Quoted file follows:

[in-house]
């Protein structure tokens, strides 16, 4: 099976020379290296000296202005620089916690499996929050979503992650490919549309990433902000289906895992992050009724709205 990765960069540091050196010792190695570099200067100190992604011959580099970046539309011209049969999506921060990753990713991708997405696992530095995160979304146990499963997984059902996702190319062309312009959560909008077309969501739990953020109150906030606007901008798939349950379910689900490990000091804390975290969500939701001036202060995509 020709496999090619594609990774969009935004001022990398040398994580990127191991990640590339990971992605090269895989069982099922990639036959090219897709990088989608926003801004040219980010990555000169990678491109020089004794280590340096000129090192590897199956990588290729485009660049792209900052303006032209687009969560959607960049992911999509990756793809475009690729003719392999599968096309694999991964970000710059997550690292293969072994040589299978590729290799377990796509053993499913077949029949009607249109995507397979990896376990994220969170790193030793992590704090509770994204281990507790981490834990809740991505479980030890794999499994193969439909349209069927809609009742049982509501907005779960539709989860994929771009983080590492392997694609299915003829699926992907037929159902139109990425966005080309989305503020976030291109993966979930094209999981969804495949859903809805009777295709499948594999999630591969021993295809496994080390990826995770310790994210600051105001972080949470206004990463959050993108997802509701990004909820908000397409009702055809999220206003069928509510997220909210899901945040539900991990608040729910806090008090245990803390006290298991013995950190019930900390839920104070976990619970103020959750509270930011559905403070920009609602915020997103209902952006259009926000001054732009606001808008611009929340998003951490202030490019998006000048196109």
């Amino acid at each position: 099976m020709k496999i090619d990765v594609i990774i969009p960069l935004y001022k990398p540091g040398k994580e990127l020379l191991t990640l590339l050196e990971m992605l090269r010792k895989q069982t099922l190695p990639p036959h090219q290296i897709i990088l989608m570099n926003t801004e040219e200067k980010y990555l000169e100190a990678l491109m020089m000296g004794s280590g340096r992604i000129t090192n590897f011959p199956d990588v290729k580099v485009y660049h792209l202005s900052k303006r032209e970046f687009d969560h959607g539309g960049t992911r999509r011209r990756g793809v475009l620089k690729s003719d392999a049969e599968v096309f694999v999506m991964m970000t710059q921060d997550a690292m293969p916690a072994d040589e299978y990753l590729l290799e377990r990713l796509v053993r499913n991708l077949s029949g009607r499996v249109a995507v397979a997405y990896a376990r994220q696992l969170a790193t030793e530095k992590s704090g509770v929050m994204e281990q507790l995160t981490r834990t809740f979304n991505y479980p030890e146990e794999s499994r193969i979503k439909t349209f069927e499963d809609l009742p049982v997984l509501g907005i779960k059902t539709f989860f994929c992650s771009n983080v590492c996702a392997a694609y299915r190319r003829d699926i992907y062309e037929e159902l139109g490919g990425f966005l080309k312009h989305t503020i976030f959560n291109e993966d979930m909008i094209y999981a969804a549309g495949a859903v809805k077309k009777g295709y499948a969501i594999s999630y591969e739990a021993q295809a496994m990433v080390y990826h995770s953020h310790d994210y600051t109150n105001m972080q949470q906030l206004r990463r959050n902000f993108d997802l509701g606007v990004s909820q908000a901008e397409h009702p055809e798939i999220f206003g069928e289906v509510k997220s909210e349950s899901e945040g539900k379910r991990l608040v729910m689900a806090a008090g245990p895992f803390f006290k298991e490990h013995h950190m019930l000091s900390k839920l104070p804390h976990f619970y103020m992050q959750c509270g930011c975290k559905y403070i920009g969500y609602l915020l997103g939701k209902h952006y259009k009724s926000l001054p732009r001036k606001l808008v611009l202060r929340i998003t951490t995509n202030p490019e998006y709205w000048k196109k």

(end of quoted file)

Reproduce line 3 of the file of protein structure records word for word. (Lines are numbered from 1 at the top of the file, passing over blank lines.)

């Amino acid at each position: 099976m020709k496999i090619d990765v594609i990774i969009p960069l935004y001022k990398p540091g040398k994580e990127l020379l191991t990640l590339l050196e990971m992605l090269r010792k895989q069982t099922l190695p990639p036959h090219q290296i897709i990088l989608m570099n926003t801004e040219e200067k980010y990555l000169e100190a990678l491109m020089m000296g004794s280590g340096r992604i000129t090192n590897f011959p199956d990588v290729k580099v485009y660049h792209l202005s900052k303006r032209e970046f687009d969560h959607g539309g960049t992911r999509r011209r990756g793809v475009l620089k690729s003719d392999a049969e599968v096309f694999v999506m991964m970000t710059q921060d997550a690292m293969p916690a072994d040589e299978y990753l590729l290799e377990r990713l796509v053993r499913n991708l077949s029949g009607r499996v249109a995507v397979a997405y990896a376990r994220q696992l969170a790193t030793e530095k992590s704090g509770v929050m994204e281990q507790l995160t981490r834990t809740f979304n991505y479980p030890e146990e794999s499994r193969i979503k439909t349209f069927e499963d809609l009742p049982v997984l509501g907005i779960k059902t539709f989860f994929c992650s771009n983080v590492c996702a392997a694609y299915r190319r003829d699926i992907y062309e037929e159902l139109g490919g990425f966005l080309k312009h989305t503020i976030f959560n291109e993966d979930m909008i094209y999981a969804a549309g495949a859903v809805k077309k009777g295709y499948a969501i594999s999630y591969e739990a021993q295809a496994m990433v080390y990826h995770s953020h310790d994210y600051t109150n105001m972080q949470q906030l206004r990463r959050n902000f993108d997802l509701g606007v990004s909820q908000a901008e397409h009702p055809e798939i999220f206003g069928e289906v509510k997220s909210e349950s899901e945040g539900k379910r991990l608040v729910m689900a806090a008090g245990p895992f803390f006290k298991e490990h013995h950190m019930l000091s900390k839920l104070p804390h976990f619970y103020m992050q959750c509270g930011c975290k559905y403070i920009g969500y609602l915020l997103g939701k209902h952006y259009k009724s926000l001054p732009r001036k606001l808008v611009l202060r929340i998003t951490t995509n202030p490019e998006y709205w000048k196109k």